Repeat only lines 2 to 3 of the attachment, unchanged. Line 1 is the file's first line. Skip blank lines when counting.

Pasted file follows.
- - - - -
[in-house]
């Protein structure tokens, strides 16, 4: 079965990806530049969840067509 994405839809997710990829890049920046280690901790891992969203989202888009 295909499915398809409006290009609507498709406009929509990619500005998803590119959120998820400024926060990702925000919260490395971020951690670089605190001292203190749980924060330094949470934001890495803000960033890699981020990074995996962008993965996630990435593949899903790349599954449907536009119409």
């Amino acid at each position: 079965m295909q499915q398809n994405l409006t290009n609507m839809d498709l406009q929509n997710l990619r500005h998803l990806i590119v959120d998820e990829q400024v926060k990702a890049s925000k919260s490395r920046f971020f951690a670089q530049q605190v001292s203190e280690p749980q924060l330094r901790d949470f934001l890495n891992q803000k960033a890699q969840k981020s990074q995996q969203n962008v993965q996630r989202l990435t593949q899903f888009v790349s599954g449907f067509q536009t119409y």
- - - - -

């Protein structure tokens, strides 16, 4: 079965990806530049969840067509 994405839809997710990829890049920046280690901790891992969203989202888009 295909499915398809409006290009609507498709406009929509990619500005998803590119959120998820400024926060990702925000919260490395971020951690670089605190001292203190749980924060330094949470934001890495803000960033890699981020990074995996962008993965996630990435593949899903790349599954449907536009119409």
């Amino acid at each position: 079965m295909q499915q398809n994405l409006t290009n609507m839809d498709l406009q929509n997710l990619r500005h998803l990806i590119v959120d998820e990829q400024v926060k990702a890049s925000k919260s490395r920046f971020f951690a670089q530049q605190v001292s203190e280690p749980q924060l330094r901790d949470f934001l890495n891992q803000k960033a890699q969840k981020s990074q995996q969203n962008v993965q996630r989202l990435t593949q899903f888009v790349s599954g449907f067509q536009t119409y």